rather than painting. An emphasis on the latter contributed to a decline in the quality and popularity of tapestries.
Keister prefers using a high warp loom that is upright and a low warp loom that is horizontal. She typically works her patterns from the reverse, or wrong side. Classically, the main outlines of the design would be drawn on the warp threads and the weaver would follow a painted cartoon to complete the work. Today, tapestry artists design and weave their own creations.
Keister's piece measures 73 by 69 inches, and Tajibaev's 68 by 43 inches - both average sizes of contemporary tapestries. Keister says that the largest piece she could weave would be 5 by 8 feet and called the largest in the show "huge" at 8 by 12 feet. When we consider that tapestries measuring 30 feet were produced in the 16th century in a more industrial environment, we see that modern tapestry weavers have quite a different market expectation.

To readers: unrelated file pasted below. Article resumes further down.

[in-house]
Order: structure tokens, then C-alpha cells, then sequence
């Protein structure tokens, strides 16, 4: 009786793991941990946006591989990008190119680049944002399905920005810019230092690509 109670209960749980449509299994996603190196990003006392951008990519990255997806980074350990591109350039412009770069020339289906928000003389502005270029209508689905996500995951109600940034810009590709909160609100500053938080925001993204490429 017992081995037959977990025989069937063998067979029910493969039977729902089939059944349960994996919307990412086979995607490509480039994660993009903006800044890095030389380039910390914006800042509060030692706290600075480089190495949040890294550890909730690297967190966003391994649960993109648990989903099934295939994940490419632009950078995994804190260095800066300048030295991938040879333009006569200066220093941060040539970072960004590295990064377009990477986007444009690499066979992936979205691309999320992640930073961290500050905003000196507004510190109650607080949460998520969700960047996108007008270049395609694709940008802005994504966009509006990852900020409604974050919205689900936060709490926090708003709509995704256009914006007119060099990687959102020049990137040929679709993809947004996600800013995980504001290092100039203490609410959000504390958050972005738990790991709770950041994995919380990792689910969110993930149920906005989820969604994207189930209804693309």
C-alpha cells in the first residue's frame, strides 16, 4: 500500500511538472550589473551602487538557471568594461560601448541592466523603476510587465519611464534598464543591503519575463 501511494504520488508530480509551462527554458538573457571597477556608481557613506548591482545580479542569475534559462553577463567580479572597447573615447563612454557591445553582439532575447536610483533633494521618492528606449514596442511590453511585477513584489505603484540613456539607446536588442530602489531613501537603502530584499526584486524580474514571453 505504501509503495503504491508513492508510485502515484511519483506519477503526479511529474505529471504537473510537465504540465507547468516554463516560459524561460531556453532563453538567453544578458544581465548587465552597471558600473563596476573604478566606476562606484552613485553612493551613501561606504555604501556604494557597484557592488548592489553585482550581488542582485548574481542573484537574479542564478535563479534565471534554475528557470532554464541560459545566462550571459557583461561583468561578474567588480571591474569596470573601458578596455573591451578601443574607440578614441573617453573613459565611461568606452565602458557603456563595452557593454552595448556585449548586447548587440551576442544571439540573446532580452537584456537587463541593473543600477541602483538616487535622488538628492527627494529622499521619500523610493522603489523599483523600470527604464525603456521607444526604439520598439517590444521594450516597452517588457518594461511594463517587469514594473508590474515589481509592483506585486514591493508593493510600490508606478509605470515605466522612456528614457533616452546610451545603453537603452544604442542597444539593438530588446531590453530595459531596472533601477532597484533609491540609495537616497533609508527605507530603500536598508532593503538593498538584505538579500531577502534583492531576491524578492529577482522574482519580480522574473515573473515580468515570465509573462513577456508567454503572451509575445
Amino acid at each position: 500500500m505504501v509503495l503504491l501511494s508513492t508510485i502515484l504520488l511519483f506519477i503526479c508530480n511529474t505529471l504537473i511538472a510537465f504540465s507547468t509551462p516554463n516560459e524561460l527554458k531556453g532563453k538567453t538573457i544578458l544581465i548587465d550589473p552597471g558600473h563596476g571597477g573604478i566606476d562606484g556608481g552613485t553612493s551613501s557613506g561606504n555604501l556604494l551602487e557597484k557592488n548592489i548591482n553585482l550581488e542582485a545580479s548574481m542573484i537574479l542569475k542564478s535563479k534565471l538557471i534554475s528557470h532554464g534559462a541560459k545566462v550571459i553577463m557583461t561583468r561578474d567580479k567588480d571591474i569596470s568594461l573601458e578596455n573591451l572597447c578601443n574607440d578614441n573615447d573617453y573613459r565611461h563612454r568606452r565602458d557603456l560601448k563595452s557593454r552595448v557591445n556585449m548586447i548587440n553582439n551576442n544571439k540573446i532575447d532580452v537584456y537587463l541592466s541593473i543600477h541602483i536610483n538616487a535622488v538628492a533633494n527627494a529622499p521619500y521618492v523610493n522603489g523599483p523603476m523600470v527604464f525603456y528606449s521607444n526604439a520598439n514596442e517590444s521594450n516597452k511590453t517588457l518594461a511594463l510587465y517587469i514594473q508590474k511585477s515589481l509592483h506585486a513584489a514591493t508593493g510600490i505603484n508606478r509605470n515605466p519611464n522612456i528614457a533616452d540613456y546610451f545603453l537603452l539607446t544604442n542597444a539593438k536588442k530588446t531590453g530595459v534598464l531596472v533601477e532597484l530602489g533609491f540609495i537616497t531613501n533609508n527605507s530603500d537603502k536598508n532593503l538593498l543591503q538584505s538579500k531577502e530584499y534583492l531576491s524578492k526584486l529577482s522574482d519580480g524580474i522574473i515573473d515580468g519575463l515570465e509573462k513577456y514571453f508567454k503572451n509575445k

TAPESTRY weaving is thought to have begun several centuries before the Christian era, probably in Egypt. Beautiful works remain that were woven during the period of Roman domination. They were also woven in another great textile center, Peru, before the Spanish invasion.
Tapestries also became a prominent luxury item in medieval Europe. The great stone castles and manor houses were cold and drafty, and tapestries added color and warmth. The elaborately woven scenes were also used to make a "statement" about the wealth and culture of their owners.